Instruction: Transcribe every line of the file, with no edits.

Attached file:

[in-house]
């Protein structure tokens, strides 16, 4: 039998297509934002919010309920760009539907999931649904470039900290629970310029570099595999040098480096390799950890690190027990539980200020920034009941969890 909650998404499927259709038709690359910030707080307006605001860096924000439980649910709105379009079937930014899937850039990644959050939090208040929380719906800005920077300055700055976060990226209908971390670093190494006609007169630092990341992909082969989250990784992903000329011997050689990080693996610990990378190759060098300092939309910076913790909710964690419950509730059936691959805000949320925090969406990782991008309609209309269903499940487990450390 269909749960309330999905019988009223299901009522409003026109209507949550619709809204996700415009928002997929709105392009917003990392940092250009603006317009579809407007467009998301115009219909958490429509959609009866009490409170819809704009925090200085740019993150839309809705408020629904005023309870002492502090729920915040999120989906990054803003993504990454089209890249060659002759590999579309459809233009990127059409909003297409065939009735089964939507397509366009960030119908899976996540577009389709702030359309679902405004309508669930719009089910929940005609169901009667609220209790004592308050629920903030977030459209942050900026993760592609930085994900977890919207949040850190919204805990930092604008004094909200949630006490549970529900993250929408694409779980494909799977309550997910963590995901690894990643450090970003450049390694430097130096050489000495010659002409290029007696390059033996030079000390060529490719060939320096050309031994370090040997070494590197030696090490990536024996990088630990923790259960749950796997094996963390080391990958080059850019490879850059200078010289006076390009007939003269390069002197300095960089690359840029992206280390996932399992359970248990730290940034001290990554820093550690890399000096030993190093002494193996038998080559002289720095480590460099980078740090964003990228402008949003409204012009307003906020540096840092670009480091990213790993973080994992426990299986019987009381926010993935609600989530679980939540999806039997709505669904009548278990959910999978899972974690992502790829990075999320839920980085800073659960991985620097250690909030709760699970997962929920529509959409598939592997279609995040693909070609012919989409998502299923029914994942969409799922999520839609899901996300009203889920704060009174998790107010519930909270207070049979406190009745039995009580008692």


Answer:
[in-house]
């Protein structure tokens, strides 16, 4: 039998297509934002919010309920760009539907999931649904470039900290629970310029570099595999040098480096390799950890690190027990539980200020920034009941969890 909650998404499927259709038709690359910030707080307006605001860096924000439980649910709105379009079937930014899937850039990644959050939090208040929380719906800005920077300055700055976060990226209908971390670093190494006609007169630092990341992909082969989250990784992903000329011997050689990080693996610990990378190759060098300092939309910076913790909710964690419950509730059936691959805000949320925090969406990782991008309609209309269903499940487990450390 269909749960309330999905019988009223299901009522409003026109209507949550619709809204996700415009928002997929709105392009917003990392940092250009603006317009579809407007467009998301115009219909958490429509959609009866009490409170819809704009925090200085740019993150839309809705408020629904005023309870002492502090729920915040999120989906990054803003993504990454089209890249060659002759590999579309459809233009990127059409909003297409065939009735089964939507397509366009960030119908899976996540577009389709702030359309679902405004309508669930719009089910929940005609169901009667609220209790004592308050629920903030977030459209942050900026993760592609930085994900977890919207949040850190919204805990930092604008004094909200949630006490549970529900993250929408694409779980494909799977309550997910963590995901690894990643450090970003450049390694430097130096050489000495010659002409290029007696390059033996030079000390060529490719060939320096050309031994370090040997070494590197030696090490990536024996990088630990923790259960749950796997094996963390080391990958080059850019490879850059200078010289006076390009007939003269390069002197300095960089690359840029992206280390996932399992359970248990730290940034001290990554820093550690890399000096030993190093002494193996038998080559002289720095480590460099980078740090964003990228402008949003409204012009307003906020540096840092670009480091990213790993973080994992426990299986019987009381926010993935609600989530679980939540999806039997709505669904009548278990959910999978899972974690992502790829990075999320839920980085800073659960991985620097250690909030709760699970997962929920529509959409598939592997279609995040693909070609012919989409998502299923029914994942969409799922999520839609899901996300009203889920704060009174998790107010519930909270207070049979406190009745039995009580008692």